Fresno State faces difficult choices, changes.
The Fresno Bee
Rebruary 7, 2009
A new financial crisis for the Fresno State athletics program could lead to fundamental changes in how the Bulldogs conduct business and compete on the field, boosters and university officials say.
If only someone could figure out a way to do it.
"There's going to have to be some restructuring," says Walt Reinhardt, a former Bulldog Foundation president. But "I don't know where you start."
Athletic director Thomas Boeh says Fresno State's big-time athletic program is "sustainable," but change is inevitable.
"We'll have to make some hard decisions as we evaluate the future -- the immediate future and beyond," he says.
The past 18 months have been challenging. Boeh says the department was on track as of Dec. 31 for an operating deficit of nearly $1.2 million this fiscal year.
This comes on top of a nearly $1.9 million operating deficit in 2007-08, a year that, on a competitive level, was probably the most successful in school history.
The problems are simple and familiar: stagnant or declining revenues, and expenditures stubbornly resistent to reduction.
And, with a few exceptions, Boeh is attacking the problem with time-worn weapons: a hiring freeze except for necessary coaches, restrictions on nonessential travel and tougher oversight of purchases.
Boeh declined to discuss possible layoffs and furloughs: "We're trying to avoid changing people's lives. But everything has to be on the table."
What makes this crisis different is a national recession of stunning suddenness and severity.
Simply put, Fresno State's funding and operational model needs major repair, yet is difficult to change.
Travel costs are oppressive but largely untouchable -- the Western Athletic Conference extends from Honolulu to upstate Louisiana, which is like a league anchored on one end by San Diego and the other by Bangor, Maine.
The expense of about 250 scholarships, 450 athletes and 19 sports is hard to reduce -- Title IX mandates and NCAA rules eliminate or hamstring local decision-making.
And each of the funding streams that Fresno State athletics has come to depend on -- ticket sales, gifts, the Bulldog Foundation's annual fund drive, even a modest stipend from the university -- is being hammered by the recession.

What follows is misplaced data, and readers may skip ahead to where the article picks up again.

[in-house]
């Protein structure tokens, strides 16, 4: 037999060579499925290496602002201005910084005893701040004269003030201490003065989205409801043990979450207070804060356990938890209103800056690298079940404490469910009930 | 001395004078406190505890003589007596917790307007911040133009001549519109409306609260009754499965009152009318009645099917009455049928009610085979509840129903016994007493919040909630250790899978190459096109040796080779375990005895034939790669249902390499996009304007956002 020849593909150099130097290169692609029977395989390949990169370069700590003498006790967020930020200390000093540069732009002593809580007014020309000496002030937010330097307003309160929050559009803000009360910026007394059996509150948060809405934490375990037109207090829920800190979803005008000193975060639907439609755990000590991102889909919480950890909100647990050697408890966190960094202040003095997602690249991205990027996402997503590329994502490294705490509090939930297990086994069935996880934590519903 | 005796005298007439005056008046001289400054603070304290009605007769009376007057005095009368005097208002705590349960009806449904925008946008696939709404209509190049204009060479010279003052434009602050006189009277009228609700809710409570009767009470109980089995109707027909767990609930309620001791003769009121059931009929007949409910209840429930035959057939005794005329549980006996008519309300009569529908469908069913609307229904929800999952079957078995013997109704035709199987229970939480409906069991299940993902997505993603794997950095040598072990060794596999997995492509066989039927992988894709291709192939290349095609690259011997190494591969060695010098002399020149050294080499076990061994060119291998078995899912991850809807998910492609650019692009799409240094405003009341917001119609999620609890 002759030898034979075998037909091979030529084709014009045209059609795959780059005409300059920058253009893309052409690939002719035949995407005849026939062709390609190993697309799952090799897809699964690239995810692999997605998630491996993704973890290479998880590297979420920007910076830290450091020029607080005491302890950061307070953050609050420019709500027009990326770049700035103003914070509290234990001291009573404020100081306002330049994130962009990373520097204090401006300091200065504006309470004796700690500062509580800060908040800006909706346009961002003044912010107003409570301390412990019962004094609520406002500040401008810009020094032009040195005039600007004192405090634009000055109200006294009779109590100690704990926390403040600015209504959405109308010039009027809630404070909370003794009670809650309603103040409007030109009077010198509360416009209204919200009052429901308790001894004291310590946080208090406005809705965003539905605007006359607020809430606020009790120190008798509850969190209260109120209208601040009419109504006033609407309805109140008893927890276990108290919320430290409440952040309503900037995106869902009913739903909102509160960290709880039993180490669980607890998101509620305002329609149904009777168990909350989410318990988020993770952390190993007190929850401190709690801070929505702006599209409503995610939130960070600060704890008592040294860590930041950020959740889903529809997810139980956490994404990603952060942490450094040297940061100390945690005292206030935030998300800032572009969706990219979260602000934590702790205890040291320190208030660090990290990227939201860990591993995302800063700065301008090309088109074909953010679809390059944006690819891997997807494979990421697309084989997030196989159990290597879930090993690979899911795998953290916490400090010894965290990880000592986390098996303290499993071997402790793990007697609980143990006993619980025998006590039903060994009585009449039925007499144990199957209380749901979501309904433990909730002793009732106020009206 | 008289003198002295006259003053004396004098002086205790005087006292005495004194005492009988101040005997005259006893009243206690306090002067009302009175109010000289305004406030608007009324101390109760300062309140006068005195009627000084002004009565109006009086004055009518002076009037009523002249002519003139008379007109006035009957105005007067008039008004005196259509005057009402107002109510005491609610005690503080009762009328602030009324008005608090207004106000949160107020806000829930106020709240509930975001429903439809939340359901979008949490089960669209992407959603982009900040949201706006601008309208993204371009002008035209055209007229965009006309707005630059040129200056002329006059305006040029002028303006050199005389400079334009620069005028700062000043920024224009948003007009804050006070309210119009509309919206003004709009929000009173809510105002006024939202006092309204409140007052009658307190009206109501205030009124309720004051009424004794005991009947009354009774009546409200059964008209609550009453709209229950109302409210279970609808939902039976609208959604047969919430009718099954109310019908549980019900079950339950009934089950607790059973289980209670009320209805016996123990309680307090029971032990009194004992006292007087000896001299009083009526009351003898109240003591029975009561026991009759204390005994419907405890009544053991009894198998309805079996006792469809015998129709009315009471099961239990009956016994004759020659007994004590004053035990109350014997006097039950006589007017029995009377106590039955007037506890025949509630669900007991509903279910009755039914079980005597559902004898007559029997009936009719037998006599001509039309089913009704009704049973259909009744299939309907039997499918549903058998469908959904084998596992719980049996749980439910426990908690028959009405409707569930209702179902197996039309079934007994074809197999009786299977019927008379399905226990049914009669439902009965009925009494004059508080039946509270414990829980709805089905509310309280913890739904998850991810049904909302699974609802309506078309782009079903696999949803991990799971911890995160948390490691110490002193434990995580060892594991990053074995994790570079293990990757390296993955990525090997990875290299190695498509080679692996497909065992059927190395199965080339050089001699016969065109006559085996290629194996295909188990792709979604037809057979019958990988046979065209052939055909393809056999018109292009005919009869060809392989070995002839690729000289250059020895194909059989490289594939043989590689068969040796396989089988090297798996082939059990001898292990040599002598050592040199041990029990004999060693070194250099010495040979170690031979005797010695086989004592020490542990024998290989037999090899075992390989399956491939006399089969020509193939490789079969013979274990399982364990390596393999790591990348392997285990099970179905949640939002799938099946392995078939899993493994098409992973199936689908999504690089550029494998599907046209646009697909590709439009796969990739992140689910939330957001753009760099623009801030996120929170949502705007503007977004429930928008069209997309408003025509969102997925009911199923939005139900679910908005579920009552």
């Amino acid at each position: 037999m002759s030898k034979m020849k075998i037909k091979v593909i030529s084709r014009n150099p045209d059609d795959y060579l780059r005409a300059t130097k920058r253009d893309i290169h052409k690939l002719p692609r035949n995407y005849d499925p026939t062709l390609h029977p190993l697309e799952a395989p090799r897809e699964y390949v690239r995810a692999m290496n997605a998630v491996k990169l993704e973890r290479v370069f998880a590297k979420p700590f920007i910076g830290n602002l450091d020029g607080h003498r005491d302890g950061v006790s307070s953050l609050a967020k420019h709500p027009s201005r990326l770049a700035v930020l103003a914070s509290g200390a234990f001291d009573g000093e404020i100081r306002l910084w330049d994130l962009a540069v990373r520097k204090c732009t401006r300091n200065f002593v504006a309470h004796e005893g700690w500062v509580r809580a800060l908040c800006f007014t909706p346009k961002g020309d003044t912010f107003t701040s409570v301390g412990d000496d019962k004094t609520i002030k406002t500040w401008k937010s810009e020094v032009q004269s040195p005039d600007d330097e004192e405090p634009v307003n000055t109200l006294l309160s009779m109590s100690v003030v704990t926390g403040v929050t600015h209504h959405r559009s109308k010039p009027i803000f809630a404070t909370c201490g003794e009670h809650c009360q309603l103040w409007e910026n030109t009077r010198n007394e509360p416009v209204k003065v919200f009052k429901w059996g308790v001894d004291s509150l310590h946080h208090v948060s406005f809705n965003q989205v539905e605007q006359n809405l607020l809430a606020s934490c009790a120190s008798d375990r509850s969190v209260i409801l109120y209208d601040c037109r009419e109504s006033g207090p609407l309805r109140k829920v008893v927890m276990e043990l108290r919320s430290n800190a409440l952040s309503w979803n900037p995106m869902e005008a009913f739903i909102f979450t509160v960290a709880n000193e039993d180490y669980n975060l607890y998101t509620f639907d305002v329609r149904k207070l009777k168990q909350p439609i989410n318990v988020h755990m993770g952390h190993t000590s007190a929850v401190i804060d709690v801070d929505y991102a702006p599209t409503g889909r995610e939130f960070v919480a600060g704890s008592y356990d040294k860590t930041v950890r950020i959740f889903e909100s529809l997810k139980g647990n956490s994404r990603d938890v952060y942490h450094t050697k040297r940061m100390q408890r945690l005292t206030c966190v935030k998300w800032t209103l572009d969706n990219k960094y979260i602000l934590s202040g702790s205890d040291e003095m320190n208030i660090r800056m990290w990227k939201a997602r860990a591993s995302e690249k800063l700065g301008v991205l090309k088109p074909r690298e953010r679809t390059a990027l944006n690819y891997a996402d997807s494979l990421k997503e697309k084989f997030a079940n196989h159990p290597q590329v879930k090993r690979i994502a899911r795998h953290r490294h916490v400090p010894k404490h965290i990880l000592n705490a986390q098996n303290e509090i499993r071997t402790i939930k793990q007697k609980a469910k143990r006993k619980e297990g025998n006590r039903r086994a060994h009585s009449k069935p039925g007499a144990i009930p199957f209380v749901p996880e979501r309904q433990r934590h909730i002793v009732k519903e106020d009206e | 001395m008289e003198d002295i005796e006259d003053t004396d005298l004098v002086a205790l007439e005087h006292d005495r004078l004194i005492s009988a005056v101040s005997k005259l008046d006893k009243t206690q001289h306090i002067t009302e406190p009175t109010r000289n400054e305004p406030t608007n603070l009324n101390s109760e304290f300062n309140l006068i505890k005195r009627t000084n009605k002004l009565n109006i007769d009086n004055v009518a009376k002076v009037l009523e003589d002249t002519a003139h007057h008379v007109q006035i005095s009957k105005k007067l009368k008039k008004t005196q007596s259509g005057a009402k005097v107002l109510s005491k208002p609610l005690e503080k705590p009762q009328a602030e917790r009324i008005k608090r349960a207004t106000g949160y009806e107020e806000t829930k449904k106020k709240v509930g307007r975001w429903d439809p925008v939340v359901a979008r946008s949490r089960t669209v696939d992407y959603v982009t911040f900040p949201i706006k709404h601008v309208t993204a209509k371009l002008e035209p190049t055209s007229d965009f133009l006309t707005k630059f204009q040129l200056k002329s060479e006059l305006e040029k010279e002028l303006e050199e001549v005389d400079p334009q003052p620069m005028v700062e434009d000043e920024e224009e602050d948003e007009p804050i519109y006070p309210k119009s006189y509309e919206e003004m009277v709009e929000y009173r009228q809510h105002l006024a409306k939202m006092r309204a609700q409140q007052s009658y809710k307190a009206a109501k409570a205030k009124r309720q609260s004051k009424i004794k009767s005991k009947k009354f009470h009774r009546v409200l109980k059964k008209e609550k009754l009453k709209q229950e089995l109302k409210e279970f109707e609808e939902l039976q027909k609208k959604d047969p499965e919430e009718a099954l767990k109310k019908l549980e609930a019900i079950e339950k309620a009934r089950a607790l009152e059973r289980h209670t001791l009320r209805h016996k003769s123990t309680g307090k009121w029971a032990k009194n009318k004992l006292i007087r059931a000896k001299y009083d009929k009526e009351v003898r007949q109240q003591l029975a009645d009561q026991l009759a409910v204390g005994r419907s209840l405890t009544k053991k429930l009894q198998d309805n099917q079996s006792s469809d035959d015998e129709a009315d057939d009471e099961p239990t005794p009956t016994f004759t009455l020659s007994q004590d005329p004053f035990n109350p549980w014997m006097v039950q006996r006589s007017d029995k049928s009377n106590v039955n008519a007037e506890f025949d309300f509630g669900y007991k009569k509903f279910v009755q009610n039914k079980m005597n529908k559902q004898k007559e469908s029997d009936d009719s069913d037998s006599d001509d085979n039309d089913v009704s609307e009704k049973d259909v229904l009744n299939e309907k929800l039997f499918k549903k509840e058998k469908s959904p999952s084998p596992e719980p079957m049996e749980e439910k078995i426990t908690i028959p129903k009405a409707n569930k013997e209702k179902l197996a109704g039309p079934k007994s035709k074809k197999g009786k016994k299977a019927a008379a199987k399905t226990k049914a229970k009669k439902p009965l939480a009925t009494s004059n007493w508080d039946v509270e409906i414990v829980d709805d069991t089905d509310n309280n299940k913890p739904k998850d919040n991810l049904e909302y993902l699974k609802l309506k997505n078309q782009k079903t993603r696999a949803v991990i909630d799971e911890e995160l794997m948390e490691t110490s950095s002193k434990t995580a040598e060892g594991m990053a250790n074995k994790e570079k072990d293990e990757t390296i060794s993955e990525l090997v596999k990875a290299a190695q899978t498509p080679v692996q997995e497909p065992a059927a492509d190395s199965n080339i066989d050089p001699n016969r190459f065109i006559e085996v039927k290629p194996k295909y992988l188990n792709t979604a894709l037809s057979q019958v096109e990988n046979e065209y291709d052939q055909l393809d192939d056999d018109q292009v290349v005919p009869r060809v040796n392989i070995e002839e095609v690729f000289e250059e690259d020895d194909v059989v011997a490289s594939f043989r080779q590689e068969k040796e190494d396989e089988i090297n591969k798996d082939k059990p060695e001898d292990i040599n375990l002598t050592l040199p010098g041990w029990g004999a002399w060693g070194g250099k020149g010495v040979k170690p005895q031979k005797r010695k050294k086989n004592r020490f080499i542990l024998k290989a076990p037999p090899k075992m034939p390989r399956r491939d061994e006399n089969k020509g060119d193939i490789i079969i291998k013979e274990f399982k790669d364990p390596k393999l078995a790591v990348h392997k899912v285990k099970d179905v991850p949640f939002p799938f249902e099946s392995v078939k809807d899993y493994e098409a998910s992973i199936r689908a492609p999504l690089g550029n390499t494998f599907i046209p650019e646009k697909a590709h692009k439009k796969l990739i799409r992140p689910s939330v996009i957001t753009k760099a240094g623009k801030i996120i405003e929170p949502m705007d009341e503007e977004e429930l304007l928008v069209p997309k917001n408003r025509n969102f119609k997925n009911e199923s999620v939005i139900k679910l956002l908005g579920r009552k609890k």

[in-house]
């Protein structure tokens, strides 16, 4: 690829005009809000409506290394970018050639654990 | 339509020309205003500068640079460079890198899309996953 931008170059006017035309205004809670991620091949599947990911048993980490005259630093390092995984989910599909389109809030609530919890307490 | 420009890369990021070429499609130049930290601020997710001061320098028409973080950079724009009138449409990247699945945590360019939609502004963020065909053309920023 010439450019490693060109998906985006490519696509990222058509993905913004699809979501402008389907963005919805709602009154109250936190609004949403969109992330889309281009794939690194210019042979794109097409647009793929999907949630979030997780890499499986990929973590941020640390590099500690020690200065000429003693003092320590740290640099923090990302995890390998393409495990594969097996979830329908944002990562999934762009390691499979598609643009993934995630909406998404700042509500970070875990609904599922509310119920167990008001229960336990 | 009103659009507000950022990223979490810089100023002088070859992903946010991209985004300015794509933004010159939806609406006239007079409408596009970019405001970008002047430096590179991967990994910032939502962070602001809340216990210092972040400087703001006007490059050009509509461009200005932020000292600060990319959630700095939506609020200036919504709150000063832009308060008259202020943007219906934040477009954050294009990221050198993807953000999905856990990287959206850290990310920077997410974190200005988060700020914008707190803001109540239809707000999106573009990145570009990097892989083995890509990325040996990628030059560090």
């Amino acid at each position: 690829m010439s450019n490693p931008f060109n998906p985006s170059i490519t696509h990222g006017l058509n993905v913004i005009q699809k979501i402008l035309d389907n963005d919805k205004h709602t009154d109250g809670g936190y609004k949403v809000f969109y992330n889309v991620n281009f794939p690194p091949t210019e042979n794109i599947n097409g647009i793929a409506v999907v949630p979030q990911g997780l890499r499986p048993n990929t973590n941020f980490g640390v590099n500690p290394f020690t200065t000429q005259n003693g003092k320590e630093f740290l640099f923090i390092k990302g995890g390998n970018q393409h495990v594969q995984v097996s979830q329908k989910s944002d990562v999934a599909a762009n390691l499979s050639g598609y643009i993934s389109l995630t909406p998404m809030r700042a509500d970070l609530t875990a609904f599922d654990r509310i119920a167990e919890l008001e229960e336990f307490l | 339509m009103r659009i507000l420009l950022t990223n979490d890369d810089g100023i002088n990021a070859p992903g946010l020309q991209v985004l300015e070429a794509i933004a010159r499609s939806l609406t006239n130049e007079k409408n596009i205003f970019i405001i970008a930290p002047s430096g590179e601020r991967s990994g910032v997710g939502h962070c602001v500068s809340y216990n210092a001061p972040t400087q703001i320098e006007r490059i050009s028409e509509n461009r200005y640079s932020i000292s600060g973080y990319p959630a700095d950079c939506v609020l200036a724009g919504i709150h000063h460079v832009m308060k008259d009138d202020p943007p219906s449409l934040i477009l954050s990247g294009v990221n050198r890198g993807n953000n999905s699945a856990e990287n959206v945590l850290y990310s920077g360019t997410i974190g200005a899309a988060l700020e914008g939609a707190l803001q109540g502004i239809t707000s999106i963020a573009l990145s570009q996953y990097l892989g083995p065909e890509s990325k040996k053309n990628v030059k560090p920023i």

Reinhardt, a Bulldog Foundation member for about a half-century, sums up the state of Fresno State athletics: "It's very scary."
Bad financial news
Fresno State's athletic budget crisis begins with the financial books -- they're full of bad news.
University officials project income of $24 million in the 2008-09 fiscal year ending June 30, more than 5% under budget. Projected expenditures are almost $25.2 million, essentially unchanged from budget estimates.
These projections are based on accounts as of Dec. 31. And there's the problem.
Football, the biggest revenue sport, is done. Men's basketball, the only other revenue sport of substance, is nearly done. Combined, they were projected to earn $7 million in gate revenue, 95% of total gate receipts; Boeh says they'll hit their target.
But ahead lie spring sports, long on unyielding expenses such as travel, historically short on ticket-selling potential. That means scarce opportunities to cut the deficit with more gate money, ample risk that the gap will grow if teams go far into the playoffs.
Boeh says donations are down dramatically, thus the deficit.
One bright spot is baseball. Season-ticket sales as of Tuesday afternoon were nearly $33,000 ahead of projections for the entire year.
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